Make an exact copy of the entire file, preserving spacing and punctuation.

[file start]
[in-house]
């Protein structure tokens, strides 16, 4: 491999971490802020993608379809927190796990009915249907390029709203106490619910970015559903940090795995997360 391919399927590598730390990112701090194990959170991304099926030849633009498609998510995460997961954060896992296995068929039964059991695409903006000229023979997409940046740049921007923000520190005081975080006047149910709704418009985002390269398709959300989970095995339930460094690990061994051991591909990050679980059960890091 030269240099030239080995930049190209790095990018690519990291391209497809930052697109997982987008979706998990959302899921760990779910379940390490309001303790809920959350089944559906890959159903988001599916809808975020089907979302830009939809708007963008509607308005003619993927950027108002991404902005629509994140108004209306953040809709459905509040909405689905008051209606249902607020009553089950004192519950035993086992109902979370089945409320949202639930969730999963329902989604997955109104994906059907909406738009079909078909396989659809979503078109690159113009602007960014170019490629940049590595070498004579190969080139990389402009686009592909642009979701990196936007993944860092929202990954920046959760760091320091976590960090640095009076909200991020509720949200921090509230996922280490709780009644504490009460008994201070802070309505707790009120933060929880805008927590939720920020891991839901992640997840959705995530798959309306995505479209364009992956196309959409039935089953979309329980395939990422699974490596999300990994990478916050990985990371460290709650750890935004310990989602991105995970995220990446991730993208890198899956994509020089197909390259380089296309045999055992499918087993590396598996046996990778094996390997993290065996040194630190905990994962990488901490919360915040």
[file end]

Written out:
[in-house]
């Protein structure tokens, strides 16, 4: 491999971490802020993608379809927190796990009915249907390029709203106490619910970015559903940090795995997360 391919399927590598730390990112701090194990959170991304099926030849633009498609998510995460997961954060896992296995068929039964059991695409903006000229023979997409940046740049921007923000520190005081975080006047149910709704418009985002390269398709959300989970095995339930460094690990061994051991591909990050679980059960890091 030269240099030239080995930049190209790095990018690519990291391209497809930052697109997982987008979706998990959302899921760990779910379940390490309001303790809920959350089944559906890959159903988001599916809808975020089907979302830009939809708007963008509607308005003619993927950027108002991404902005629509994140108004209306953040809709459905509040909405689905008051209606249902607020009553089950004192519950035993086992109902979370089945409320949202639930969730999963329902989604997955109104994906059907909406738009079909078909396989659809979503078109690159113009602007960014170019490629940049590595070498004579190969080139990389402009686009592909642009979701990196936007993944860092929202990954920046959760760091320091976590960090640095009076909200991020509720949200921090509230996922280490709780009644504490009460008994201070802070309505707790009120933060929880805008927590939720920020891991839901992640997840959705995530798959309306995505479209364009992956196309959409039935089953979309329980395939990422699974490596999300990994990478916050990985990371460290709650750890935004310990989602991105995970995220990446991730993208890198899956994509020089197909390259380089296309045999055992499918087993590396598996046996990778094996390997993290065996040194630190905990994962990488901490919360915040």